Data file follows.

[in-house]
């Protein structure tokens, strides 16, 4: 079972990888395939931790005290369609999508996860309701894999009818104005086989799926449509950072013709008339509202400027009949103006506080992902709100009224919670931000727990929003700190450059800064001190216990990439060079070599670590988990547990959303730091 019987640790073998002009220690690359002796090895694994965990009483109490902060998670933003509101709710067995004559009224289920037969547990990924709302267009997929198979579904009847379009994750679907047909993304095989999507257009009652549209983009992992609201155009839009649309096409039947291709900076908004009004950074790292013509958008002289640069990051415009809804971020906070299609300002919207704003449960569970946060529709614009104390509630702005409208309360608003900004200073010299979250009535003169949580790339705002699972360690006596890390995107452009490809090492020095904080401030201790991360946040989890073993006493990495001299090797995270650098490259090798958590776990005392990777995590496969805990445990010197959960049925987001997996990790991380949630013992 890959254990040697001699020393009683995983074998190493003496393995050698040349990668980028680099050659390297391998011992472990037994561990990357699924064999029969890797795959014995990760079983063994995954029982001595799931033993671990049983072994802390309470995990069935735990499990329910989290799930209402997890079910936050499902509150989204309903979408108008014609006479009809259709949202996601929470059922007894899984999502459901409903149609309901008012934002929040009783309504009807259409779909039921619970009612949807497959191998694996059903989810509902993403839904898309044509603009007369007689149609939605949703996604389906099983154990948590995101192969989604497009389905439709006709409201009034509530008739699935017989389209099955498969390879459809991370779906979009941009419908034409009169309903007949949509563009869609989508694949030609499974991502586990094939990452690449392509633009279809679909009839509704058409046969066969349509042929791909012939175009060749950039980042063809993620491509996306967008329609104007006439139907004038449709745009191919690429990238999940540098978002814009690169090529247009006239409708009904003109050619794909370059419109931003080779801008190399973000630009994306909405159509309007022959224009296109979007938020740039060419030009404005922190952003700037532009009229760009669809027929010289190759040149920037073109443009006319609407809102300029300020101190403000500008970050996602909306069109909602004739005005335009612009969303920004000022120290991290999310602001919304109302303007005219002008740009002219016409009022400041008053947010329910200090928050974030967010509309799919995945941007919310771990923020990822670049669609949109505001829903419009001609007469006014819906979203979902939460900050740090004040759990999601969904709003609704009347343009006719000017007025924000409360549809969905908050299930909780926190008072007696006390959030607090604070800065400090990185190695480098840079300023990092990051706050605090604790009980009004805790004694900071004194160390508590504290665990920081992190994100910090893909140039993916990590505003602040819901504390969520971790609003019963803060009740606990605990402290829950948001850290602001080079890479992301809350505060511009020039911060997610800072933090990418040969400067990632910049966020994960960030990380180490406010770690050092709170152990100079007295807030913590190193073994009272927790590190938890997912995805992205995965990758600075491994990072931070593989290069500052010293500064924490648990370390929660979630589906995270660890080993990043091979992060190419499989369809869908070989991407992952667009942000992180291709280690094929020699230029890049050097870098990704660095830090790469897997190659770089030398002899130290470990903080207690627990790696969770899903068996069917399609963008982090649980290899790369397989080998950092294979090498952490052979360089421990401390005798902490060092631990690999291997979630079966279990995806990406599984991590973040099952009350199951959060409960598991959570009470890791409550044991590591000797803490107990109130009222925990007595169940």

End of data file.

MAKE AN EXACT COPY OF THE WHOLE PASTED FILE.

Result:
[in-house]
């Protein structure tokens, strides 16, 4: 079972990888395939931790005290369609999508996860309701894999009818104005086989799926449509950072013709008339509202400027009949103006506080992902709100009224919670931000727990929003700190450059800064001190216990990439060079070599670590988990547990959303730091 019987640790073998002009220690690359002796090895694994965990009483109490902060998670933003509101709710067995004559009224289920037969547990990924709302267009997929198979579904009847379009994750679907047909993304095989999507257009009652549209983009992992609201155009839009649309096409039947291709900076908004009004950074790292013509958008002289640069990051415009809804971020906070299609300002919207704003449960569970946060529709614009104390509630702005409208309360608003900004200073010299979250009535003169949580790339705002699972360690006596890390995107452009490809090492020095904080401030201790991360946040989890073993006493990495001299090797995270650098490259090798958590776990005392990777995590496969805990445990010197959960049925987001997996990790991380949630013992 890959254990040697001699020393009683995983074998190493003496393995050698040349990668980028680099050659390297391998011992472990037994561990990357699924064999029969890797795959014995990760079983063994995954029982001595799931033993671990049983072994802390309470995990069935735990499990329910989290799930209402997890079910936050499902509150989204309903979408108008014609006479009809259709949202996601929470059922007894899984999502459901409903149609309901008012934002929040009783309504009807259409779909039921619970009612949807497959191998694996059903989810509902993403839904898309044509603009007369007689149609939605949703996604389906099983154990948590995101192969989604497009389905439709006709409201009034509530008739699935017989389209099955498969390879459809991370779906979009941009419908034409009169309903007949949509563009869609989508694949030609499974991502586990094939990452690449392509633009279809679909009839509704058409046969066969349509042929791909012939175009060749950039980042063809993620491509996306967008329609104007006439139907004038449709745009191919690429990238999940540098978002814009690169090529247009006239409708009904003109050619794909370059419109931003080779801008190399973000630009994306909405159509309007022959224009296109979007938020740039060419030009404005922190952003700037532009009229760009669809027929010289190759040149920037073109443009006319609407809102300029300020101190403000500008970050996602909306069109909602004739005005335009612009969303920004000022120290991290999310602001919304109302303007005219002008740009002219016409009022400041008053947010329910200090928050974030967010509309799919995945941007919310771990923020990822670049669609949109505001829903419009001609007469006014819906979203979902939460900050740090004040759990999601969904709003609704009347343009006719000017007025924000409360549809969905908050299930909780926190008072007696006390959030607090604070800065400090990185190695480098840079300023990092990051706050605090604790009980009004805790004694900071004194160390508590504290665990920081992190994100910090893909140039993916990590505003602040819901504390969520971790609003019963803060009740606990605990402290829950948001850290602001080079890479992301809350505060511009020039911060997610800072933090990418040969400067990632910049966020994960960030990380180490406010770690050092709170152990100079007295807030913590190193073994009272927790590190938890997912995805992205995965990758600075491994990072931070593989290069500052010293500064924490648990370390929660979630589906995270660890080993990043091979992060190419499989369809869908070989991407992952667009942000992180291709280690094929020699230029890049050097870098990704660095830090790469897997190659770089030398002899130290470990903080207690627990790696969770899903068996069917399609963008982090649980290899790369397989080998950092294979090498952490052979360089421990401390005798902490060092631990690999291997979630079966279990995806990406599984991590973040099952009350199951959060409960598991959570009470890791409550044991590591000797803490107990109130009222925990007595169940």